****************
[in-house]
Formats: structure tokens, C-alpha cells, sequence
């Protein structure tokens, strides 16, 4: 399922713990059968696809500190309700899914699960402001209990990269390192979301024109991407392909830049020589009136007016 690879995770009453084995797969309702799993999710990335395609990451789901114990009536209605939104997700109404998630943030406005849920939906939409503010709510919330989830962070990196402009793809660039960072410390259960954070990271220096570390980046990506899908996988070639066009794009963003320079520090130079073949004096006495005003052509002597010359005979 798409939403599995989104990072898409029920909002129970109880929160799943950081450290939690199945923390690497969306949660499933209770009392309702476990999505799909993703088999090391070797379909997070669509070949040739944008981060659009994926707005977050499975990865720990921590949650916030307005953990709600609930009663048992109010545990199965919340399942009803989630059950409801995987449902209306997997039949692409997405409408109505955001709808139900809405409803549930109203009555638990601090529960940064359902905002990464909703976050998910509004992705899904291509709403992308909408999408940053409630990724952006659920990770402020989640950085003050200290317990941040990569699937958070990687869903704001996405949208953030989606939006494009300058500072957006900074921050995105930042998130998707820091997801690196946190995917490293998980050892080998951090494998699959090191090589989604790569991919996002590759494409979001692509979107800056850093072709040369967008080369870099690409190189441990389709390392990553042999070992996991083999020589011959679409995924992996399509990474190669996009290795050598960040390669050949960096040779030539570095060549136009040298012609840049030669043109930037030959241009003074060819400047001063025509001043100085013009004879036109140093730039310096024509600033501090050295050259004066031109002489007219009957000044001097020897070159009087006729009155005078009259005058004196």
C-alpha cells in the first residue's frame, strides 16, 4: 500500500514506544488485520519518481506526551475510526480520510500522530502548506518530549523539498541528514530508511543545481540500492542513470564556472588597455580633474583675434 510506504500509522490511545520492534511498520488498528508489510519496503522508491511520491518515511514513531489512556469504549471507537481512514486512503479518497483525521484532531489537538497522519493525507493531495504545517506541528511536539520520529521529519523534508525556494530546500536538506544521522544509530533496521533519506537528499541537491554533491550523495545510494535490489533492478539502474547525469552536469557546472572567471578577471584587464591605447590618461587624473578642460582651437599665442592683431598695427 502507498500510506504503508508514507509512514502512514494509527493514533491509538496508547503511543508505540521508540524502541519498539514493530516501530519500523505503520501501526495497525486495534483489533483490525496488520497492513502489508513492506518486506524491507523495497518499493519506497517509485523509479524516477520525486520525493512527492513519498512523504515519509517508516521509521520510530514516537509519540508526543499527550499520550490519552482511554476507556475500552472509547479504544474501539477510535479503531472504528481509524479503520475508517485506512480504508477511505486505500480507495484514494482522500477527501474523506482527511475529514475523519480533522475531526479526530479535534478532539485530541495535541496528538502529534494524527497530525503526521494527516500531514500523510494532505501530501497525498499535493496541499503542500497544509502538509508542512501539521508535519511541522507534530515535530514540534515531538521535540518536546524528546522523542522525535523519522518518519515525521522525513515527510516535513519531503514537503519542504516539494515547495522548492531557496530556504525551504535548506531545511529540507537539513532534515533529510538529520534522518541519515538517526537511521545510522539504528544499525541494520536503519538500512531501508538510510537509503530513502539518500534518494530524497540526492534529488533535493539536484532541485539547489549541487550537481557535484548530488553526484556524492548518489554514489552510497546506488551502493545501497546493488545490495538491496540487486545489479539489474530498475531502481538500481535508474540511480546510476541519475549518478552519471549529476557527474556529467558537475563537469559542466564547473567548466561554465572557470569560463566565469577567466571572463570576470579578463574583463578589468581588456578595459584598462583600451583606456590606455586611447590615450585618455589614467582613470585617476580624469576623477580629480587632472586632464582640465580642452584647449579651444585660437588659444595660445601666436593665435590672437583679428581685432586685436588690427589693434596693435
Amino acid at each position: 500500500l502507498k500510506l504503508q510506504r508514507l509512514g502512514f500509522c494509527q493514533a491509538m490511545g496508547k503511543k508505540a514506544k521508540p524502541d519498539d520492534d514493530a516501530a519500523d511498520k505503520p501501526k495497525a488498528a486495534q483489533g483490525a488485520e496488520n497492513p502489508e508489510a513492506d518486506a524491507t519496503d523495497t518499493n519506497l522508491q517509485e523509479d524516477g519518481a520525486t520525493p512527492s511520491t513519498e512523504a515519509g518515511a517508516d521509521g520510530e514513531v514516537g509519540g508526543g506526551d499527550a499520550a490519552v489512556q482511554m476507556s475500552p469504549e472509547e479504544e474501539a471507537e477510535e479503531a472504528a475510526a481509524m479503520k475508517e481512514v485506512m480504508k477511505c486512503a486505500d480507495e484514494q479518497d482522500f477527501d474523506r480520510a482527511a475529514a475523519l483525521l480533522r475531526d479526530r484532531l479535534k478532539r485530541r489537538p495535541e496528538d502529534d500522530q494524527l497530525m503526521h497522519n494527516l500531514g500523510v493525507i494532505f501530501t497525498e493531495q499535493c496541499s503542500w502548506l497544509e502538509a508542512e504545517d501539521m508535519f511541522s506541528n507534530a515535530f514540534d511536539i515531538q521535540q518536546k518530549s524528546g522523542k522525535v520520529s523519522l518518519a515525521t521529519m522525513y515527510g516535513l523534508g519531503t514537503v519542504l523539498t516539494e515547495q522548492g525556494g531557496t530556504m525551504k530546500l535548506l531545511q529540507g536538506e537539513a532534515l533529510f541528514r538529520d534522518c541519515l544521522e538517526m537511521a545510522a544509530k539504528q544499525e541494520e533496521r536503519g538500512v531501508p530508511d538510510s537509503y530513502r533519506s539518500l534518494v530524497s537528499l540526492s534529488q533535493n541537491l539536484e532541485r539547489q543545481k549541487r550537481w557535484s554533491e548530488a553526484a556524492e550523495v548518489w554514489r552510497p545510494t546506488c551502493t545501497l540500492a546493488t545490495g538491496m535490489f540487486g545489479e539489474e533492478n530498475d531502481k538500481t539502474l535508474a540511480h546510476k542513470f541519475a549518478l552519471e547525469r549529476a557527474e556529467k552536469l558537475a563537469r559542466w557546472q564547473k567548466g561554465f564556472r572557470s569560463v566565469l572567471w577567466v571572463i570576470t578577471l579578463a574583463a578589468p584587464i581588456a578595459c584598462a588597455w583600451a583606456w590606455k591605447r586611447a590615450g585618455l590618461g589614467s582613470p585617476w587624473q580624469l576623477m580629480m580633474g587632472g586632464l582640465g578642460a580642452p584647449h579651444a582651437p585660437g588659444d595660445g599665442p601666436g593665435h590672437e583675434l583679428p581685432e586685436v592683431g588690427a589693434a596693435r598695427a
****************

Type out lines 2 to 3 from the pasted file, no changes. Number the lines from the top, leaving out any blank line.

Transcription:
Formats: structure tokens, C-alpha cells, sequence
């Protein structure tokens, strides 16, 4: 399922713990059968696809500190309700899914699960402001209990990269390192979301024109991407392909830049020589009136007016 690879995770009453084995797969309702799993999710990335395609990451789901114990009536209605939104997700109404998630943030406005849920939906939409503010709510919330989830962070990196402009793809660039960072410390259960954070990271220096570390980046990506899908996988070639066009794009963003320079520090130079073949004096006495005003052509002597010359005979 798409939403599995989104990072898409029920909002129970109880929160799943950081450290939690199945923390690497969306949660499933209770009392309702476990999505799909993703088999090391070797379909997070669509070949040739944008981060659009994926707005977050499975990865720990921590949650916030307005953990709600609930009663048992109010545990199965919340399942009803989630059950409801995987449902209306997997039949692409997405409408109505955001709808139900809405409803549930109203009555638990601090529960940064359902905002990464909703976050998910509004992705899904291509709403992308909408999408940053409630990724952006659920990770402020989640950085003050200290317990941040990569699937958070990687869903704001996405949208953030989606939006494009300058500072957006900074921050995105930042998130998707820091997801690196946190995917490293998980050892080998951090494998699959090191090589989604790569991919996002590759494409979001692509979107800056850093072709040369967008080369870099690409190189441990389709390392990553042999070992996991083999020589011959679409995924992996399509990474190669996009290795050598960040390669050949960096040779030539570095060549136009040298012609840049030669043109930037030959241009003074060819400047001063025509001043100085013009004879036109140093730039310096024509600033501090050295050259004066031109002489007219009957000044001097020897070159009087006729009155005078009259005058004196």